Connection between sensory loss and obesity explored
New research has highlighted gender differences in the association between physical inactivity and obesity in those with vision and hearing loss
A new study published in European Journal of Public Health has highlighted that men with sensory loss are more likely to be obese.
The Anglia Ruskin University researchers highlighted gender differences in the association between physical inactivity and obesity in people with sensory loss.
Men who experienced sensory loss, particularly hearing loss, were more likely to be physically inactive and obese than women with vision or hearing loss.
Professor Shahina Pardhan, from Anglia Ruskin University, shared that although women were less physically active overall, there was an association between physical inactivity and obesity in men but not in women.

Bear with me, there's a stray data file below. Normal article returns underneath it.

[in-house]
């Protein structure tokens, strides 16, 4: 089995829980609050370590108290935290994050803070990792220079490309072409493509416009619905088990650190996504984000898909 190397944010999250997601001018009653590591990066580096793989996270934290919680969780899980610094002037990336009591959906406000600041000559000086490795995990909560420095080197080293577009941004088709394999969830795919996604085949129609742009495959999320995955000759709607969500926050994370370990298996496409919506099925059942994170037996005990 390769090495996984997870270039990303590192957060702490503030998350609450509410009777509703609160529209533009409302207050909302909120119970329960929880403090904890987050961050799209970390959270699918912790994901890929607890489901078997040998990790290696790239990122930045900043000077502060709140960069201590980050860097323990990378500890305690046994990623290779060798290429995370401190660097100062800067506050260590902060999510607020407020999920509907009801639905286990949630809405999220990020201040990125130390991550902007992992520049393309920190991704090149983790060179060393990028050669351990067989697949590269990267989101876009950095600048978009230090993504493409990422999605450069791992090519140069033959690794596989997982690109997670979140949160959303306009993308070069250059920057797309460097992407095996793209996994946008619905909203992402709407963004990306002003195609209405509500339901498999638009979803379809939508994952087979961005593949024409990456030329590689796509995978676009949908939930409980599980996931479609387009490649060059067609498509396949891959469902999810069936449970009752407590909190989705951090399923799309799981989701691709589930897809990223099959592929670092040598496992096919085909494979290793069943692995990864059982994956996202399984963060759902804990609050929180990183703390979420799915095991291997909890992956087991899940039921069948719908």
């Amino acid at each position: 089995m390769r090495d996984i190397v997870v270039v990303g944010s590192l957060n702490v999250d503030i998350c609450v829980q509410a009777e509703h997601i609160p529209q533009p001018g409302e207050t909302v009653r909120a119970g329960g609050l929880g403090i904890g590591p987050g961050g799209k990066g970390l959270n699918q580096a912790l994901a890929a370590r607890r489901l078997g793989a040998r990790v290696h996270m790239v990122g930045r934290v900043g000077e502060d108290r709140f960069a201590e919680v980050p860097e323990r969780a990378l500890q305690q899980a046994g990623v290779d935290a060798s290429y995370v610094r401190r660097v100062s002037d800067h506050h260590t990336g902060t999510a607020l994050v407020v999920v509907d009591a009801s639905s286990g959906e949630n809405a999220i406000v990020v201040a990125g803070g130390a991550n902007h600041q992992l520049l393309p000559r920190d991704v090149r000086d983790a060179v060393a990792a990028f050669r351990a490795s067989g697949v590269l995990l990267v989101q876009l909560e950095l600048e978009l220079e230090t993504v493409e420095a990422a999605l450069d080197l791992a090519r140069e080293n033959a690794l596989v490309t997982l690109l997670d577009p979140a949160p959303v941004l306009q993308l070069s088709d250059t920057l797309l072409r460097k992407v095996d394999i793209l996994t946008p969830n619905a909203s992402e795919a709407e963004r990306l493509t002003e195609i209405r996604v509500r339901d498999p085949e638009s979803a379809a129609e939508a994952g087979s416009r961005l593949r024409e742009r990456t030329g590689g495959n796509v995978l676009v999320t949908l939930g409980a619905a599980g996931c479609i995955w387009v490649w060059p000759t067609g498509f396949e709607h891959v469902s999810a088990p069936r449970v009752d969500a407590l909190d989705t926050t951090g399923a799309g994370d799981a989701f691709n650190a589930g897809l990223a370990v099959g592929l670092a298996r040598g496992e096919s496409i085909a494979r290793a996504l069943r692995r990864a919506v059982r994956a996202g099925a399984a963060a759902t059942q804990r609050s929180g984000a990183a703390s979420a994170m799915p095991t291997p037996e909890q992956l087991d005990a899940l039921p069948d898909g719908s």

“This indicates that, especially in people with vision and hearing losses, exercise and being active has a very important role in preventing obesity for men,” she said.
“Adults, especially those with sensory losses, should be encouraged to be as physically active as possible but there are obviously challenges, strongly suggesting that intervention and encouragement would play a very important role,” Pardhan elaborated.
“An effective strategy to increase the levels of physical activity in this population group would be through targeted intervention programmes based on health awareness on the importance of physical activity,” she added.